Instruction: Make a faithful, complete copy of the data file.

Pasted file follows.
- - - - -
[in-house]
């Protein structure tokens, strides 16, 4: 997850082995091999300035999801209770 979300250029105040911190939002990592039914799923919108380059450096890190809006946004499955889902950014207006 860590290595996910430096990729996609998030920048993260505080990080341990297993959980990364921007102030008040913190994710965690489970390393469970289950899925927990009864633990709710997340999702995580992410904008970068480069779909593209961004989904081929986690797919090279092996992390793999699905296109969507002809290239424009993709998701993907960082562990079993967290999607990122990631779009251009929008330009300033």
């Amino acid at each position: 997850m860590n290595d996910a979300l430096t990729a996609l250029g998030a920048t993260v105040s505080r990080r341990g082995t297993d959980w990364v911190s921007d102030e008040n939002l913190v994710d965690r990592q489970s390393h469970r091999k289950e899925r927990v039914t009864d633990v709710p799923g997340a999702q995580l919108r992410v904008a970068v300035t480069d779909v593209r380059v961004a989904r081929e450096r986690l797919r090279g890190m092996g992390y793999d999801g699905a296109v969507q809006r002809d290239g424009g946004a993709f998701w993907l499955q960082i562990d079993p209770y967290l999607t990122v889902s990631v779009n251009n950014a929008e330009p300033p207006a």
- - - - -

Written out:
[in-house]
């Protein structure tokens, strides 16, 4: 997850082995091999300035999801209770 979300250029105040911190939002990592039914799923919108380059450096890190809006946004499955889902950014207006 860590290595996910430096990729996609998030920048993260505080990080341990297993959980990364921007102030008040913190994710965690489970390393469970289950899925927990009864633990709710997340999702995580992410904008970068480069779909593209961004989904081929986690797919090279092996992390793999699905296109969507002809290239424009993709998701993907960082562990079993967290999607990122990631779009251009929008330009300033």
């Amino acid at each position: 997850m860590n290595d996910a979300l430096t990729a996609l250029g998030a920048t993260v105040s505080r990080r341990g082995t297993d959980w990364v911190s921007d102030e008040n939002l913190v994710d965690r990592q489970s390393h469970r091999k289950e899925r927990v039914t009864d633990v709710p799923g997340a999702q995580l919108r992410v904008a970068v300035t480069d779909v593209r380059v961004a989904r081929e450096r986690l797919r090279g890190m092996g992390y793999d999801g699905a296109v969507q809006r002809d290239g424009g946004a993709f998701w993907l499955q960082i562990d079993p209770y967290l999607t990122v889902s990631v779009n251009n950014a929008e330009p300033p207006a």